The Friends of Eddie Coyle
This is a superb and uncompromising adaptation of George V. Higgins’s bleak masterpiece of low-level criminality—and possibly Robert Mitchum’s finest performance.
Eyes Without a Face
Georges Franju’s eerie, face-transplant melodrama has stuck in my memory since the first time I saw it as a freaked-out kid on late-night TV.
The Battle of Algiers
The film that politicized me overnight. It’s riveting, multidimensional agitprop with a compelling documentary feel—still relevant and still the best of its kind.
I could watch the work of Wong Kar-wai (and the brilliant cinematographer Christopher Doyle) all day long. I don’t have to understand what’s going on . . . I don’t care. Beautiful people, photographed beautifully. His films are the best, most romantic out there.
Kiss Me Deadly
Easily the ugliest, greasiest, darkest, and most influential noir of its day. Love it.
Merry Christmas Mr. Lawrence
Nagisa Oshima will probably be remembered best for his groundbreaking and beautiful hardcore film In the Realm of the Senses, but this is a wonderful one. Breathtakingly shot, with a fantastic, memorable score, and great performances by David Bowie, Tom Conti, and “Beat” Takeshi Kitano.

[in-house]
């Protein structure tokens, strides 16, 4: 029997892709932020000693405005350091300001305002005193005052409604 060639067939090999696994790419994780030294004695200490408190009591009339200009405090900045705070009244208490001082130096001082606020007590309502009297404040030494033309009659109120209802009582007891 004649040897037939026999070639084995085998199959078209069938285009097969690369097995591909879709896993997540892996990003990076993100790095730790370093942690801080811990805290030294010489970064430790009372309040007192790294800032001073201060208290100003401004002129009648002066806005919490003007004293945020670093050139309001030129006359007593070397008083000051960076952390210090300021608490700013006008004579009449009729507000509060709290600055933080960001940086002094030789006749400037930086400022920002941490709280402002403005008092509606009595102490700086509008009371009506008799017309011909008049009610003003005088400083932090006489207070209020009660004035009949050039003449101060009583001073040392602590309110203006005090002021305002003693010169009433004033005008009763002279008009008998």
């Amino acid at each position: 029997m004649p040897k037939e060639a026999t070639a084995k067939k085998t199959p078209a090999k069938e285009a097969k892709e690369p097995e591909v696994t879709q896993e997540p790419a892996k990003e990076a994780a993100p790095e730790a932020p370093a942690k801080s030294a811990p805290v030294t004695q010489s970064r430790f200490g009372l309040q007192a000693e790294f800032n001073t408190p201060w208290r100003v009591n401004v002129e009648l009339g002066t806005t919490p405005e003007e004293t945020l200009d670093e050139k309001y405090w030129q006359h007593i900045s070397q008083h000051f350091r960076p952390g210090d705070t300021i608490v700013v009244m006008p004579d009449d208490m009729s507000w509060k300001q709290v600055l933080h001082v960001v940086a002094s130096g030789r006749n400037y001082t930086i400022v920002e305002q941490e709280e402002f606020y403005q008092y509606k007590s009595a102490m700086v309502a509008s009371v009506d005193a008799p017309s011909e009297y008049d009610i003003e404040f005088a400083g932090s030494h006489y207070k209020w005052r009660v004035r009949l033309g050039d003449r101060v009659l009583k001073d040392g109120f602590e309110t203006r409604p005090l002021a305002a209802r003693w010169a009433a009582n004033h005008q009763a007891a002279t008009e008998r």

Withnail and I
One of the funniest goddamn films ever made—with an amazing performance by the brilliant Richard E. Grant.
Army of Shadows
A hard, unflinching look at what it was like to resist during wartime France. Personally, I prefer Bob le flambeur, but any Melville is good Melville. And this is very, very good.
House of Games
Mamet’s best film. Joe Mantegna’s best film. A suspense film about the big con. With a tight, delightfully convoluted script, great dialogue—and Ricky Jay!
It’s simply one of the best films ever made—and it perfectly conveys everything you need to know about film. The scene of the convicts watching cartoons is a timeless, classic, and life-enriching moment.
Bill Plympton’s Top 10
Cartoonist, filmmaker, and animator Bill Plympton, whose illustrations have appeared in the pages of the New York Times, the Village Voice, and Vanity Fair, and whose short films became famous on MTV in the eighties, directed the documentary Walt Cur…